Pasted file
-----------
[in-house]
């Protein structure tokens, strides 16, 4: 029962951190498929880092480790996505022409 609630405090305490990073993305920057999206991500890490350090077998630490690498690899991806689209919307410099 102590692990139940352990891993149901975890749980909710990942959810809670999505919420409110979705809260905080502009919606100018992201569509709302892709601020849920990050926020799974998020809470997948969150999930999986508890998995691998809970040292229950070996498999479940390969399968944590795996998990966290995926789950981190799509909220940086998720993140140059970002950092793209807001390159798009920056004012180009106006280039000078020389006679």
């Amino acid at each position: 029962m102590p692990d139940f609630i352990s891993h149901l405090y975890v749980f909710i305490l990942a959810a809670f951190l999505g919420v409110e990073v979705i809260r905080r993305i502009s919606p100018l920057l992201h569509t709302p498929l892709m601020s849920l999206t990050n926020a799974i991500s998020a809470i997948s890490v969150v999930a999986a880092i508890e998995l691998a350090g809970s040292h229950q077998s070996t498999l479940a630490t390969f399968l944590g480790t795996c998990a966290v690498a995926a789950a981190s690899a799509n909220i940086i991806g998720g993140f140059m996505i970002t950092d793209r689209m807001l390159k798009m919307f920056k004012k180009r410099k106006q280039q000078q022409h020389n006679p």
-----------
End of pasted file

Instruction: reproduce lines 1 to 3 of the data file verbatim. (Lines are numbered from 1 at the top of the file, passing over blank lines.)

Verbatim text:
[in-house]
């Protein structure tokens, strides 16, 4: 029962951190498929880092480790996505022409 609630405090305490990073993305920057999206991500890490350090077998630490690498690899991806689209919307410099 102590692990139940352990891993149901975890749980909710990942959810809670999505919420409110979705809260905080502009919606100018992201569509709302892709601020849920990050926020799974998020809470997948969150999930999986508890998995691998809970040292229950070996498999479940390969399968944590795996998990966290995926789950981190799509909220940086998720993140140059970002950092793209807001390159798009920056004012180009106006280039000078020389006679």
């Amino acid at each position: 029962m102590p692990d139940f609630i352990s891993h149901l405090y975890v749980f909710i305490l990942a959810a809670f951190l999505g919420v409110e990073v979705i809260r905080r993305i502009s919606p100018l920057l992201h569509t709302p498929l892709m601020s849920l999206t990050n926020a799974i991500s998020a809470i997948s890490v969150v999930a999986a880092i508890e998995l691998a350090g809970s040292h229950q077998s070996t498999l479940a630490t390969f399968l944590g480790t795996c998990a966290v690498a995926a789950a981190s690899a799509n909220i940086i991806g998720g993140f140059m996505i970002t950092d793209r689209m807001l390159k798009m919307f920056k004012k180009r410099k106006q280039q000078q022409h020389n006679p």